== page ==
23 Sep 2023

Today, my daughter and son-in-law are at a cemetery for the unveiling of the new gravestone on the grave of his father and her father-in-law, George. Other family members are there too, thinking and remembering, and talking about George.

Being at the grave of someone known and loved is a profound experience. One is flooded with memories and emotions and wonder.

In 2021, as I drove alone from the North where I had lived for 71 years, all of my life, to my new home in the South, I stopped at the Stonewall Jackson cemetery in Lexington, Virginia, that had been renamed the Oak Grove cemetery. I went to the grave of my grandparents.

I left a set of roan antelope horns on my grandfather’s side of their stone, an animal that is now an endangered species thanks to people like my Pappy, a West Virginia farm boy drunk on the easy pickings of delicious and plentiful game. He had brought those horns, some of many trophies that he created, home from Portuguese West Africa in 1924.

At graveside, and also at random moments in my life, I wonder where are they now,  those people who were an enormous presence in my life, people who always loved me, and would always help me no matter  what.  Where did they go? How could they be gone?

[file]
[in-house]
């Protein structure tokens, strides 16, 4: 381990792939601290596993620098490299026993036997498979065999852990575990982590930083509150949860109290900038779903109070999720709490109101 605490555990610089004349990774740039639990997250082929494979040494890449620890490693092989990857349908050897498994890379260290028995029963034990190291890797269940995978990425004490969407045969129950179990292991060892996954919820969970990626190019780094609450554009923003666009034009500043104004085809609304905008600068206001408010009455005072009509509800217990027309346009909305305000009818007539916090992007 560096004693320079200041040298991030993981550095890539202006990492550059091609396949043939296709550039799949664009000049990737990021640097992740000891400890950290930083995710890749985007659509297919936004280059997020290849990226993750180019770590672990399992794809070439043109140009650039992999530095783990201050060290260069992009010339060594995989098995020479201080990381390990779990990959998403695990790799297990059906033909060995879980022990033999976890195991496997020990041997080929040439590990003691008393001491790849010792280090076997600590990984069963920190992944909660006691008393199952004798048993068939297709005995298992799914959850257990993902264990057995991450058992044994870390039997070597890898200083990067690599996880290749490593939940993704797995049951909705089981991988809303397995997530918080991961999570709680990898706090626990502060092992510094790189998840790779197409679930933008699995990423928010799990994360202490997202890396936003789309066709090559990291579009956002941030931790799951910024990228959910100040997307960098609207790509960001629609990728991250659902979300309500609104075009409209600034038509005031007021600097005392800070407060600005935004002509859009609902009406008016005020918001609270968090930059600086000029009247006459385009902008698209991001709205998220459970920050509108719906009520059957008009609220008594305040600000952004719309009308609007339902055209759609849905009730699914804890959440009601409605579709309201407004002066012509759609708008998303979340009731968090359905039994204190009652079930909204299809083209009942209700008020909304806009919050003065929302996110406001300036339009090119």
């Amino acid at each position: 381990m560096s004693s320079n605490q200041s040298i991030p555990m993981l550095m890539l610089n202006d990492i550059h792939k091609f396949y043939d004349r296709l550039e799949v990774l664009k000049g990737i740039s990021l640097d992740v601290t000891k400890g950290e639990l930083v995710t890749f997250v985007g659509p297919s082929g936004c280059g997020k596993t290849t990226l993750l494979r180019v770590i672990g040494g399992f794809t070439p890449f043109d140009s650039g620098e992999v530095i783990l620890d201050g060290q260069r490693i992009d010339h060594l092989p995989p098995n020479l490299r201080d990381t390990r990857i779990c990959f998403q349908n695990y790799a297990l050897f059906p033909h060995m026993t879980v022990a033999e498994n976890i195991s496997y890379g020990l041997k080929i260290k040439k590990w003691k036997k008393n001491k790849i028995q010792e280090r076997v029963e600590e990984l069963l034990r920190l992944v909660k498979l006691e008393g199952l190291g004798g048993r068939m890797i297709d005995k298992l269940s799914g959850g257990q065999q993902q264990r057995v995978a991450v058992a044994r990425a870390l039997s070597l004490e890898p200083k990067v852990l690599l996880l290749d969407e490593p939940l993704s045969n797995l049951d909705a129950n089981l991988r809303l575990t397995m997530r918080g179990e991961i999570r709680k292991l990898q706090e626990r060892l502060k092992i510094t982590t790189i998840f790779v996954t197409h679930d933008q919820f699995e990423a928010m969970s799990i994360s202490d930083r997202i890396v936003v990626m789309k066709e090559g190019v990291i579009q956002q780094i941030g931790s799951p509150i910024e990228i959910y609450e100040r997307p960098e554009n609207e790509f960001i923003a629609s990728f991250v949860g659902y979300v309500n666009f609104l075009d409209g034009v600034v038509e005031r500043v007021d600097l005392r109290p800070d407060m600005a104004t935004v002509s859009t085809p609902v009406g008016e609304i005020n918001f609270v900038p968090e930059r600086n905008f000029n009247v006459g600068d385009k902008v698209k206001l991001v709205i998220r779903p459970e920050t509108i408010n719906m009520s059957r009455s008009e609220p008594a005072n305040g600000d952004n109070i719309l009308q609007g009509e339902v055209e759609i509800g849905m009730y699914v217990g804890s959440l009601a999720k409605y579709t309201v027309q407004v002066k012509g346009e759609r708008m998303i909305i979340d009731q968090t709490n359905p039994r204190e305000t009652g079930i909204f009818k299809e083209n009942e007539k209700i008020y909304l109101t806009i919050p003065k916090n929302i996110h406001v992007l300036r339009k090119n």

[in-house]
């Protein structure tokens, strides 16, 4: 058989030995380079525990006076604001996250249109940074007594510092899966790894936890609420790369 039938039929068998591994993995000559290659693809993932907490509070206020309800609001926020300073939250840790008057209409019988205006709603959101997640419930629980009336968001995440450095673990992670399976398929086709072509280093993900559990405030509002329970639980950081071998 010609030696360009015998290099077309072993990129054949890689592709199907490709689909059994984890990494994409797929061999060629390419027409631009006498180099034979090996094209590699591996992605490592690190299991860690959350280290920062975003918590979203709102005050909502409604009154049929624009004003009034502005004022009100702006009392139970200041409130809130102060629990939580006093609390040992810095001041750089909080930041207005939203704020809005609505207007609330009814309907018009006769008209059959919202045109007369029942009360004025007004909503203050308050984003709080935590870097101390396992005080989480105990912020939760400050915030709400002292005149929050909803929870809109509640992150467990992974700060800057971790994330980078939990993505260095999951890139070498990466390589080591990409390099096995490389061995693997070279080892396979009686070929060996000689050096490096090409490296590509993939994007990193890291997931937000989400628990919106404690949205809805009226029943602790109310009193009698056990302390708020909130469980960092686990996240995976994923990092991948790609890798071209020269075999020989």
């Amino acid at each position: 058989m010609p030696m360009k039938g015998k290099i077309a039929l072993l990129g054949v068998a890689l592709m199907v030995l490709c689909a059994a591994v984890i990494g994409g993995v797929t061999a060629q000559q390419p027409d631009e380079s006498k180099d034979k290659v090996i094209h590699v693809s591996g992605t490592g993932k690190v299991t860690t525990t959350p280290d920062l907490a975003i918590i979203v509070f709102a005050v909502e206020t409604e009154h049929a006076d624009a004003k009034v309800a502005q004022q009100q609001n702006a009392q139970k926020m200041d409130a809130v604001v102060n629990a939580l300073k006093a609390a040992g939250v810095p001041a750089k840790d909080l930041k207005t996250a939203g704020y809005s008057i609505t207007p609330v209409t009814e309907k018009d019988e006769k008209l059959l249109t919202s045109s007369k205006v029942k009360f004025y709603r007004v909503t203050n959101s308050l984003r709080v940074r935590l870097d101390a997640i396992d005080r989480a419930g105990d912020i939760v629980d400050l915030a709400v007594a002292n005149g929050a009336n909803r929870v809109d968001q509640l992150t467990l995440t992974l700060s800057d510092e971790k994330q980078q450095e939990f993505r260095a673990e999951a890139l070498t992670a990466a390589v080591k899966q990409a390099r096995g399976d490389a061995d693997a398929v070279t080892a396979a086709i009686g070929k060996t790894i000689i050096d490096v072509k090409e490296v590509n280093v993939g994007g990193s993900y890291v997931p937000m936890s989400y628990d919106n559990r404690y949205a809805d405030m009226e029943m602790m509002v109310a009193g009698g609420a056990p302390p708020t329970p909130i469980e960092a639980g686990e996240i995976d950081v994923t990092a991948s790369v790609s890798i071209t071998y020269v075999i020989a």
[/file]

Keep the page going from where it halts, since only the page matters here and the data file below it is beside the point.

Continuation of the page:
How much has the hole they’ve left behind filled in?  That ache is no longer a daily presence after all these years,  although it can be resurrected in a flash, by being next to a brass and marble marker,  sitting quietly in the graveyard’s stillness.

Today, I sit in meditation, thinking of my dear family,  and suddenly have a vision of the entire universe and thoughts of my loved ones. Maybe after death, one goes to a place of light and stars and infinite void, filled with the spirits of every single living thing that has ever lived before. What if one spends the rest of eternity reconnecting with buddies, friends, and family? What if misunderstandings are cleared up, forgotten or let go in the joy of being together again, this time for forever? Who can say my imagined heaven is wrong?

Returning to the void may not mean emptiness. It could mean changing form to rejoin the place that was there forever before I was born, my lived experience of the conservation of matter.

I like this image.


Leave a Reply

Your email address will not be published. Required fields are marked *

This site uses Akismet to reduce spam. Learn how your comment data is processed.